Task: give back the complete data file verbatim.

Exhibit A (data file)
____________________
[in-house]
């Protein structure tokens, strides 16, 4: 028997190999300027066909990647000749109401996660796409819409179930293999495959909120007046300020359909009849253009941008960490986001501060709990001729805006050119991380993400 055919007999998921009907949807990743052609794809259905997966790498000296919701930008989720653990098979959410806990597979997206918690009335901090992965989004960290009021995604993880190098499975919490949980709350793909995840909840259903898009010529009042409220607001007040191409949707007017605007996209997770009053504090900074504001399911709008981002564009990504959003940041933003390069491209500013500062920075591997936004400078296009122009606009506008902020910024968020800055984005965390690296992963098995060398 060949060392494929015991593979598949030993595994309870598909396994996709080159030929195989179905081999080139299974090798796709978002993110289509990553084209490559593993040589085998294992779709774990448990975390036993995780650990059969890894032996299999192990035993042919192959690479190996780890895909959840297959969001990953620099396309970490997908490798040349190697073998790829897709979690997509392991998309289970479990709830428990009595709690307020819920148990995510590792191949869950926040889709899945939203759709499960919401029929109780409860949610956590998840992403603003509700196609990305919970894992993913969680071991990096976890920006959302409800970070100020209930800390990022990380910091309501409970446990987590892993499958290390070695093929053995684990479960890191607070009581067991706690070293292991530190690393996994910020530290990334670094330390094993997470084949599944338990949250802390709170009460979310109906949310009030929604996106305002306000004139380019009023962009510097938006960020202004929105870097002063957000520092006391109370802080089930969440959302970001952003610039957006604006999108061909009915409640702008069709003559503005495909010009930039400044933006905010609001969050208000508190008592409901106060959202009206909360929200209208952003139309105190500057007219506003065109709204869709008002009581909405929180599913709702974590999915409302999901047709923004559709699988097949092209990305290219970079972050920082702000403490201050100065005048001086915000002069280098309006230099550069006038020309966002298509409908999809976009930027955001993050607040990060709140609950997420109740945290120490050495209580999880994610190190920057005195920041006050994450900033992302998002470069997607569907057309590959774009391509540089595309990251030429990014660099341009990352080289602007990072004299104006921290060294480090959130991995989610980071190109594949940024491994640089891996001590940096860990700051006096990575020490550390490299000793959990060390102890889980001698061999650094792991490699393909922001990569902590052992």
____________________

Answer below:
[in-house]
């Protein structure tokens, strides 16, 4: 028997190999300027066909990647000749109401996660796409819409179930293999495959909120007046300020359909009849253009941008960490986001501060709990001729805006050119991380993400 055919007999998921009907949807990743052609794809259905997966790498000296919701930008989720653990098979959410806990597979997206918690009335901090992965989004960290009021995604993880190098499975919490949980709350793909995840909840259903898009010529009042409220607001007040191409949707007017605007996209997770009053504090900074504001399911709008981002564009990504959003940041933003390069491209500013500062920075591997936004400078296009122009606009506008902020910024968020800055984005965390690296992963098995060398 060949060392494929015991593979598949030993595994309870598909396994996709080159030929195989179905081999080139299974090798796709978002993110289509990553084209490559593993040589085998294992779709774990448990975390036993995780650990059969890894032996299999192990035993042919192959690479190996780890895909959840297959969001990953620099396309970490997908490798040349190697073998790829897709979690997509392991998309289970479990709830428990009595709690307020819920148990995510590792191949869950926040889709899945939203759709499960919401029929109780409860949610956590998840992403603003509700196609990305919970894992993913969680071991990096976890920006959302409800970070100020209930800390990022990380910091309501409970446990987590892993499958290390070695093929053995684990479960890191607070009581067991706690070293292991530190690393996994910020530290990334670094330390094993997470084949599944338990949250802390709170009460979310109906949310009030929604996106305002306000004139380019009023962009510097938006960020202004929105870097002063957000520092006391109370802080089930969440959302970001952003610039957006604006999108061909009915409640702008069709003559503005495909010009930039400044933006905010609001969050208000508190008592409901106060959202009206909360929200209208952003139309105190500057007219506003065109709204869709008002009581909405929180599913709702974590999915409302999901047709923004559709699988097949092209990305290219970079972050920082702000403490201050100065005048001086915000002069280098309006230099550069006038020309966002298509409908999809976009930027955001993050607040990060709140609950997420109740945290120490050495209580999880994610190190920057005195920041006050994450900033992302998002470069997607569907057309590959774009391509540089595309990251030429990014660099341009990352080289602007990072004299104006921290060294480090959130991995989610980071190109594949940024491994640089891996001590940096860990700051006096990575020490550390490299000793959990060390102890889980001698061999650094792991490699393909922001990569902590052992």